EDMONTON – Not knowing if her grandmother would live long enough to see her high school graduation, Monika Curtis tried on her grad dress for her at the hospice where she was battling the final stages of a rare form of leukemia brought on by chemotherapy treatments for breast cancer.
Sadly, her grandmother Judy Petschulat passed away before she walked up on stage to receive her high school diploma from Mount Boucherie Secondary School in West Kelowna.
It was also just days before younger sister Becca Curtis turned 16.
Both now members of the Griffins women’s basketball team this season, the sisters will have their grandmother front of mind when they host Thompson Rivers University in MacEwan’s annual Shoot for the Cure game supporting breast cancer research on Saturday (5 p.m.). The teams will also meet on Friday.
“I don’t think we were expecting the leukemia to come,” said Becca Curtis, who joined her sister on the Griffins as a rookie in 2019-20. “We knew she had breast cancer and we knew she was going to beat that battle, but this was something we weren’t expecting, so I think it hit the family a lot harder.”
Their enduring memory of their grandma – her positivity in the face of adversity. Part of the bad hand she was dealt included years of battling the challenges of Multiple Sclerosis.
“She was always the person that in any bad situation, she’d see the positive,” said Monika Curtis. “She had MS as well, so she was really sick. You would never even know. She was just the happiest person. She dealt with it. She never complained. Even when she was going through all of her chemo, she never complained to us. We tried to do the best that we could for her.”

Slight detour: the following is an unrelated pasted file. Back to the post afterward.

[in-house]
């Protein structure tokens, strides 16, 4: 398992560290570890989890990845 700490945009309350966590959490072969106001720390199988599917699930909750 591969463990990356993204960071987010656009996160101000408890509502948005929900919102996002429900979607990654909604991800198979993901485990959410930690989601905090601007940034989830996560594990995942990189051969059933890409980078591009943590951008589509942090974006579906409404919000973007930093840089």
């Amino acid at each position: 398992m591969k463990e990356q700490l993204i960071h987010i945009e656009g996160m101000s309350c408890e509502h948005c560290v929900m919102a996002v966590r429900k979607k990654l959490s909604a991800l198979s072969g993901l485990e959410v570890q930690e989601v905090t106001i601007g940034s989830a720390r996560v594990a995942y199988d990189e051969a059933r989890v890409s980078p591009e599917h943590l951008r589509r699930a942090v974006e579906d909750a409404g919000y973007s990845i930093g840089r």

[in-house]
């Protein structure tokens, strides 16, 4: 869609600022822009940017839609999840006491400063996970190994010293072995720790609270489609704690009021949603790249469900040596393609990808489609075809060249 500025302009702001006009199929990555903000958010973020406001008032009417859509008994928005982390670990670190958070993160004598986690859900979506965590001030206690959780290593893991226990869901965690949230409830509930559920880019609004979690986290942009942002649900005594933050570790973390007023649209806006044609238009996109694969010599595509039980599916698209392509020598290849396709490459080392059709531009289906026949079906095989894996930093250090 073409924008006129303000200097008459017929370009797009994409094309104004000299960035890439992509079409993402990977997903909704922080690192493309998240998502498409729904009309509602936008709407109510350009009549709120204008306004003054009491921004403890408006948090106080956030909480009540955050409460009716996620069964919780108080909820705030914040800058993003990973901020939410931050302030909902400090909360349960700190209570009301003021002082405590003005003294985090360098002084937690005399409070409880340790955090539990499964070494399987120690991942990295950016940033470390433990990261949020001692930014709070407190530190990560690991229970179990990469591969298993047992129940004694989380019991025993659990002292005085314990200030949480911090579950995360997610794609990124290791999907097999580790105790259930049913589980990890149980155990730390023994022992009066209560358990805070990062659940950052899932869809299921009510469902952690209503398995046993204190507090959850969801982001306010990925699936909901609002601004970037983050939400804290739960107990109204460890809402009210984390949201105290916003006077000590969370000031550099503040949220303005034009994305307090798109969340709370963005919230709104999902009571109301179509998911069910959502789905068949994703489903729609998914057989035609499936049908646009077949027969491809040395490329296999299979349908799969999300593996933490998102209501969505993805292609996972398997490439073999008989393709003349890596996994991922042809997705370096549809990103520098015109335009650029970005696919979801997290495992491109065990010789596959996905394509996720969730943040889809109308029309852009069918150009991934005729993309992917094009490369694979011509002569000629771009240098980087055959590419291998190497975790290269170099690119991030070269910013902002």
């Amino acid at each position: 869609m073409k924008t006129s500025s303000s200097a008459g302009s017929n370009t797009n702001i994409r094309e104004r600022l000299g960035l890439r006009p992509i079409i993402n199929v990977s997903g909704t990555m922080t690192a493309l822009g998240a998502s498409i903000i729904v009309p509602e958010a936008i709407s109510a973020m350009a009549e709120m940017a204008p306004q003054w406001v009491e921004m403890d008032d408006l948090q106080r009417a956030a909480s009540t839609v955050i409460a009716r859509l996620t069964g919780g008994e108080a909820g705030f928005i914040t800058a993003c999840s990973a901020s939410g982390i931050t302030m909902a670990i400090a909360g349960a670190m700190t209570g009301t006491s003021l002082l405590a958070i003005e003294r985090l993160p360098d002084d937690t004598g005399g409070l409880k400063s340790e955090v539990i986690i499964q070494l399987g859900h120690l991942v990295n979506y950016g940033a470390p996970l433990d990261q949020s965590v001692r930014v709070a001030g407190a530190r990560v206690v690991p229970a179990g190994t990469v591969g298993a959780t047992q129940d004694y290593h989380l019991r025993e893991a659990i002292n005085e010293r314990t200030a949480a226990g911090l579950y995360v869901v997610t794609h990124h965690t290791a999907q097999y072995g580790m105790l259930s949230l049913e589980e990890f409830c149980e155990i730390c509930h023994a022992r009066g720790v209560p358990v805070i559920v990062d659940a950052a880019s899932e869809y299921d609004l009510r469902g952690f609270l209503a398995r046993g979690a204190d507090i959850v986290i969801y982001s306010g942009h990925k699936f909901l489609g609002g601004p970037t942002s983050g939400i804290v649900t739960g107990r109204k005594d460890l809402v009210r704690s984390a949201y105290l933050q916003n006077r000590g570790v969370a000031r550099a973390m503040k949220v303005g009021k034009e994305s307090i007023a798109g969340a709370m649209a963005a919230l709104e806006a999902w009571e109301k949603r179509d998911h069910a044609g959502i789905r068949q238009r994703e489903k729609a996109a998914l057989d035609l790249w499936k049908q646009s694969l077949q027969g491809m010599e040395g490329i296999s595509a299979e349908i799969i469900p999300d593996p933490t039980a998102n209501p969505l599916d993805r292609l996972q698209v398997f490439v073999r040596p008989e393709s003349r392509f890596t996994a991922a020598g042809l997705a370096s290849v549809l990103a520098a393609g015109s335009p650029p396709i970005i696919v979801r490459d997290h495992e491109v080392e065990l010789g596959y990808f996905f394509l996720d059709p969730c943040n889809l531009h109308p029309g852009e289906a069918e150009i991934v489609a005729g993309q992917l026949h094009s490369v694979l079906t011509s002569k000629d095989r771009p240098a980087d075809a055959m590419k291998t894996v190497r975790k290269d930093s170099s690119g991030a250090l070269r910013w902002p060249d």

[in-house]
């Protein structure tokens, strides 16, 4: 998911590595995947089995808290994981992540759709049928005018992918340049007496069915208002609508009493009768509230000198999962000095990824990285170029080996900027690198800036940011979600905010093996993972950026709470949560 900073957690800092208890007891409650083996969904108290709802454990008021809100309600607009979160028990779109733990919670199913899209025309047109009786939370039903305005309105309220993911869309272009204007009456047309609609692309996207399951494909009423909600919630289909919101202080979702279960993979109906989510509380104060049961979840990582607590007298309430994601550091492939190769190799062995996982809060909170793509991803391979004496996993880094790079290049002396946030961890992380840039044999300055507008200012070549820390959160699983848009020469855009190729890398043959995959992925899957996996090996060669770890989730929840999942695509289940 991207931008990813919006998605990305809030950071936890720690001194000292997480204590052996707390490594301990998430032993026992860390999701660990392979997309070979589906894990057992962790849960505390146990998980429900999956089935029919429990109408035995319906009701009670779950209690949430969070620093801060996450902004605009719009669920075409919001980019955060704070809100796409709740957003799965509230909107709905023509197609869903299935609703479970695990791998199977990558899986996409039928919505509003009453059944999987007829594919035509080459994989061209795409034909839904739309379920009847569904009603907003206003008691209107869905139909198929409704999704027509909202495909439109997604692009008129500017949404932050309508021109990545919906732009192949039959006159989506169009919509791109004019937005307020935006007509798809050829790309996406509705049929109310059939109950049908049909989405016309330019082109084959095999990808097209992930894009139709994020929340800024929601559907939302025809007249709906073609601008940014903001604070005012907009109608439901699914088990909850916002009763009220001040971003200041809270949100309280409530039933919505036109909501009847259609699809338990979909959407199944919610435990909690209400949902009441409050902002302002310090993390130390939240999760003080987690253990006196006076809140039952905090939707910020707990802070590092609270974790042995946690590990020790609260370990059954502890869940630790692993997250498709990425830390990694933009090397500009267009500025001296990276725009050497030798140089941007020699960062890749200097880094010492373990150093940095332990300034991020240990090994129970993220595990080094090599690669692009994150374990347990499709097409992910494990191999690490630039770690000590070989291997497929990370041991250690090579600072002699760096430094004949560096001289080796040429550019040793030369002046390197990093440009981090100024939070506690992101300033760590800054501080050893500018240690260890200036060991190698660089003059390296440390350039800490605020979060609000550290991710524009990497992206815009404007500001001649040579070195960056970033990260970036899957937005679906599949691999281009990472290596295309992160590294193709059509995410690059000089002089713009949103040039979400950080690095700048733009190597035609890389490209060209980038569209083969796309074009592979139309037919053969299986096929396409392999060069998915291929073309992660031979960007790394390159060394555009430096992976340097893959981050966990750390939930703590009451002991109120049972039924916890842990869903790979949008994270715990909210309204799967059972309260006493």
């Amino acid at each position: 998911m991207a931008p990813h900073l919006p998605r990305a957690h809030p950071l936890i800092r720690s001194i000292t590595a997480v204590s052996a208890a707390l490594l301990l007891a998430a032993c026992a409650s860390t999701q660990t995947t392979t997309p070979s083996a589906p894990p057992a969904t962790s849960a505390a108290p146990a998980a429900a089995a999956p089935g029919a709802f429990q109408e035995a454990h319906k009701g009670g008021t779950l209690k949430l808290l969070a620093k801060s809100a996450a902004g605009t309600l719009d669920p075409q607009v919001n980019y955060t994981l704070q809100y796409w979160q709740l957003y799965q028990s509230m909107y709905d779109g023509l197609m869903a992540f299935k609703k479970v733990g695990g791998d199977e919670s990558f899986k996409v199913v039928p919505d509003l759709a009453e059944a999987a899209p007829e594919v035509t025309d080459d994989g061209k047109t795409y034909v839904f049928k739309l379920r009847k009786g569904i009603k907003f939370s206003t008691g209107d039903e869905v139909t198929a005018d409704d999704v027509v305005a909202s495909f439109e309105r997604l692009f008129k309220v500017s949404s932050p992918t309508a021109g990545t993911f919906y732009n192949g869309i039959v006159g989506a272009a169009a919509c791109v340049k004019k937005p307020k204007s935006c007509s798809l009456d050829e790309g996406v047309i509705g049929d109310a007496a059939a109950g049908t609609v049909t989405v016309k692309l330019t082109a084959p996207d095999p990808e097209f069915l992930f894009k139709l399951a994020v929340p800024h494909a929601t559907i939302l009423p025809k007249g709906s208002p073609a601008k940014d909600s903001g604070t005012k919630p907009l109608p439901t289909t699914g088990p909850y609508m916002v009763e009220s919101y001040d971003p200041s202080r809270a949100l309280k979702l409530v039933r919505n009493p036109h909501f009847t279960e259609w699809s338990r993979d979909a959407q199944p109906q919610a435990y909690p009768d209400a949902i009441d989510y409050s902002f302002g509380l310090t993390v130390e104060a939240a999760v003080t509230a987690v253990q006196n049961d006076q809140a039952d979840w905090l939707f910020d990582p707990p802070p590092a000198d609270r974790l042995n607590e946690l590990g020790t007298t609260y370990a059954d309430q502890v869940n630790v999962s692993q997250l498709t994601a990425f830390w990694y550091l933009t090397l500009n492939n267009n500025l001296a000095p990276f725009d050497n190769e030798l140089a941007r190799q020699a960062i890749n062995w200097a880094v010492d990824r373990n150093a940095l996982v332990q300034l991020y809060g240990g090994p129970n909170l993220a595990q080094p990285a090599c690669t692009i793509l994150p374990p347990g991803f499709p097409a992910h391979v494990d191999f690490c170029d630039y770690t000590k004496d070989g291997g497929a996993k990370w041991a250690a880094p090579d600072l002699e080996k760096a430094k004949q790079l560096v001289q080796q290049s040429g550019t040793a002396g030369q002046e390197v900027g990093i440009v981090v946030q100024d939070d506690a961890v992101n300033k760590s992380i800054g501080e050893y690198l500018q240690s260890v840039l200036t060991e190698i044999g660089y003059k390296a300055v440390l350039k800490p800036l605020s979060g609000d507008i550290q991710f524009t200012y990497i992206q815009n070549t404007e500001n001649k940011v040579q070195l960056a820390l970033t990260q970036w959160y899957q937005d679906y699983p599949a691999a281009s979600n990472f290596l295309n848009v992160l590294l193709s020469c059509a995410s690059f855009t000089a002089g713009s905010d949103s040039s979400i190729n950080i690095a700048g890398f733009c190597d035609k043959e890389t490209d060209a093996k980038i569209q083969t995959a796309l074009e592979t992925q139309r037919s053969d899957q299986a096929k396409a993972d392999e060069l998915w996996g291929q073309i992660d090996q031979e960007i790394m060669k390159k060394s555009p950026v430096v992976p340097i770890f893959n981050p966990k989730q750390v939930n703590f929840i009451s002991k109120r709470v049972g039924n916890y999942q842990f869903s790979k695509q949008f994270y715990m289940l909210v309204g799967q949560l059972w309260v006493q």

Because of cancer’s far-reaching wickedness, affecting far too many people on this earth, almost every member of the Griffins has a story and will be playing for someone special on Saturday night.
“I think it just shows in my four years here we’ve been able to highlight four players who’ve been impacted by cancer or breast cancer,” said Griffins head coach Katherine Adams. “It really goes to show that it impacts us all and it’s a cause that’s close to home.”
Last season, more than $97,000 was raised by U SPORTS member institutions during Shoot for the Cure games – which run all season across the country – with more than $1.3 million raised for the Canadian Cancer Society and other related provincial and local charities since the initiative began in 2007 as the brainchild of then Bishop’s women’s head coach Rod Gilpin.
“I think it’s a good day to remember those who’ve passed, those who are still fighting and those who’ve beat it,” said Monika Curtis. “It’s a big thing. It does affect so many people. I think it’s good that we’re acknowledging it and playing in spirit for those who’ve beat it and those who’ve passed.”
“I think U SPORTS has done a great job of acknowledging it and promoting it and getting the word out about how many have been affected by it.”